Sundiata Keita was born in 1217. He ruled the Mali Empire between 1235 and 1255. He is recorded on the Bible Timeline with World History between 1217 and 1260. Also known as Mali’s Lion Prince, the great warrior was the hero from the epic story of the Old Mali Empire.
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The Empires of West Africa
When the ancient Ghana Empire crumbled in the eleventh century, another empire took its place as the most powerful force in West Africa. The new empire was named Mali. It became wealthy and powerful after it took over the gold mining operations and Saharan trade from the Ghana Empire. Mali was said to be so wealthy that one of its kings owned as much as 10,000 horses. Just like other empires, it soon broke apart after it was attacked by the Berbers. The Muslim Songhai Empire rose after the disappearance of the Mali Empire.
Sundiata: Mali’s Lion Prince
Sundiata Keita was known as Mali’s Lion Prince because he was the empire’s first warrior and king. Modern readers know about Sundiata because he was the hero of the epic that bore his name. An Arab historian named ibn-Khaldun also wrote about him and his adventures. He was known as King Mari-Jata in ibn-Khaldun’s stories.
Sundiata was the son of Maghan Kon Fatta, chief of the Kangaba, by his wife, Sogolon Kedjou. His father was the chief of the Mandinka people (Malinke) who lived along the Sankarani River, and he had two other wives. His father’s other wives looked down on Sundiata’s mother because she was a hunchback and was ugly. Other people also mocked Sundiata because he was born crippled, but one day the young boy was healed through a miracle.
The young man became a popular hunter and a warrior. Soon, his older half-brother, Chief Dankaran Touman, became jealous of Sundiata’s popularity. Dankaran Touman made many attempts on his brother’s life, so Sundiata was forced to flee from their land.
Sundiata arrived in the kingdom of Mema (or Wagadou), and its King Tunkara offered him protection. In return, the young man served Tunkara as a warrior and later rose as an important commander of the army of Mema. Meanwhile, the King Sumanguru of the kingdom of Sosso marched his army and attacked Sundiata’s city of Kangaba. His brother, the Chief Dankaran Touman, was killed by King Sumangaru along with many members of the Kangaba royal family.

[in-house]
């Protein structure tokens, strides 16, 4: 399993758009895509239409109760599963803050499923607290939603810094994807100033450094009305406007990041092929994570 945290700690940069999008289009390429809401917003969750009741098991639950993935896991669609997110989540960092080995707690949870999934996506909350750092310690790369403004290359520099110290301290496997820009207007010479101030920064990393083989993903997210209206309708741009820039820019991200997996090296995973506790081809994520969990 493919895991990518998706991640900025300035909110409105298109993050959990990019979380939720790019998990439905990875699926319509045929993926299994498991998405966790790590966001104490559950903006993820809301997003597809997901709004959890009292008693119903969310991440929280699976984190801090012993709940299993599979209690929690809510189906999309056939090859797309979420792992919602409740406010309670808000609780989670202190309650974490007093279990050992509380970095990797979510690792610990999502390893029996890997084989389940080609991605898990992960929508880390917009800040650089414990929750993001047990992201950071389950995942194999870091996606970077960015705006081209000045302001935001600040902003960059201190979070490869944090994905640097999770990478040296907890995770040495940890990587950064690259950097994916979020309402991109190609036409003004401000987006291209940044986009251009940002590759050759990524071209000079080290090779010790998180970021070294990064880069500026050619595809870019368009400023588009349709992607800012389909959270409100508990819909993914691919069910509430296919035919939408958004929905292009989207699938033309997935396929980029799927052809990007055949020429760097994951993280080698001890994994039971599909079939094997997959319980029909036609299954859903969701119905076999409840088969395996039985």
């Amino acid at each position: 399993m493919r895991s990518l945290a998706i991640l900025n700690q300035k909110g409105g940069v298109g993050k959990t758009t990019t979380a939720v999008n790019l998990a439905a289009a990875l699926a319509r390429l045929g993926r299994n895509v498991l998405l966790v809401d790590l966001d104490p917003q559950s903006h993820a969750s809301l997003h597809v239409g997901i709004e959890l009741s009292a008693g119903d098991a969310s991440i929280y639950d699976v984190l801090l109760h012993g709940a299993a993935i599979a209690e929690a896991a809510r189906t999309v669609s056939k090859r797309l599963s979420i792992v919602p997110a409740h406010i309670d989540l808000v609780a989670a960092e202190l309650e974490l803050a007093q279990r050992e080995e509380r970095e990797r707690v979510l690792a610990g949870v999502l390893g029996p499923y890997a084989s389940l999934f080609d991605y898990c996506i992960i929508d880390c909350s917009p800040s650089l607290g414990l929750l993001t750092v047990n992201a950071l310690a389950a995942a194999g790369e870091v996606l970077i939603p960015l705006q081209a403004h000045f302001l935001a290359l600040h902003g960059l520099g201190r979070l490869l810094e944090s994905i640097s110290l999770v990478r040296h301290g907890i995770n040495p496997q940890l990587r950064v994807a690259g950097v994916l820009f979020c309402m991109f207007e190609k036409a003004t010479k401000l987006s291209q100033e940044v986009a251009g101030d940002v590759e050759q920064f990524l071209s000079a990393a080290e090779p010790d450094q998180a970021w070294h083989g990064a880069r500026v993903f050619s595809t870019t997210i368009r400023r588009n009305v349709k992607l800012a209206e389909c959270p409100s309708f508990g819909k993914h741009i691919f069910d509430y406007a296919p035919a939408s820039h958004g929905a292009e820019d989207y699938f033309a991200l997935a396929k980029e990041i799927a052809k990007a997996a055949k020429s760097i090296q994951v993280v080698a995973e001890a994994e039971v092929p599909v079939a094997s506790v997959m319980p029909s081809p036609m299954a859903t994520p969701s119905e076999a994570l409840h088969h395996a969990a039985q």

One member of their family survived. He immediately sent people to the kingdom of Mema to look for Sundiata. These men convinced Sundiata to come home and help them win against their enemy. The exiled prince agreed to go home, but he knew that he would not be able to defeat Sumanguru since many of their own warriors had died in battle. The king of Mema then gave Sundiata some of his own men to help him take back his homeland. Meanwhile, other warriors of the Mandinka also joined them as they marched near the city.
Sundiata and his troops won many battles against Sumanguru, but the king remained his great enemy for a long time. He finally found Sumanguru’s weakness and defeated him at the Battle at Kirina. The king of Sosso fled to his own country after his defeat. Sundiata and his men took back their own land.
The Mandinka chiefs had sworn their loyalty to Sundiata before, but they renewed their vow of loyalty to him after they won the war. They also agreed and proclaimed him as their new king in 1217. Each chief received a land of his own so that the kingdom became bigger. It soon became a great empire. The new king also ordered the people to build a new capital along the Sankarani River, and they called it Niani.
After the war, Sundiata repaid the king of Mema’s support with great gifts. They also became allies, and Mema became an independent kingdom within the Mali Empire. Sundiata Keita ruled until his death in 1255. He was succeeded by his only son, Uli I of Mali.
CC BY-SA 3.0, Link
Niane, Djibril Tamsir., David W. Chappell, and Jim Jones. Sundiata: An Epic of Old Mali. Harlow, England: Pearson Longman, 2006.
Oliver, Roland, ed. The Cambridge History of Africa C. 1050-c. 1600. Vol. 3. Cambridge: Cambridge University Press, 1977.
Roberts, J. M., and Odd Arne Westad. The History of the World. Oxford: Oxford University Press, 2013.
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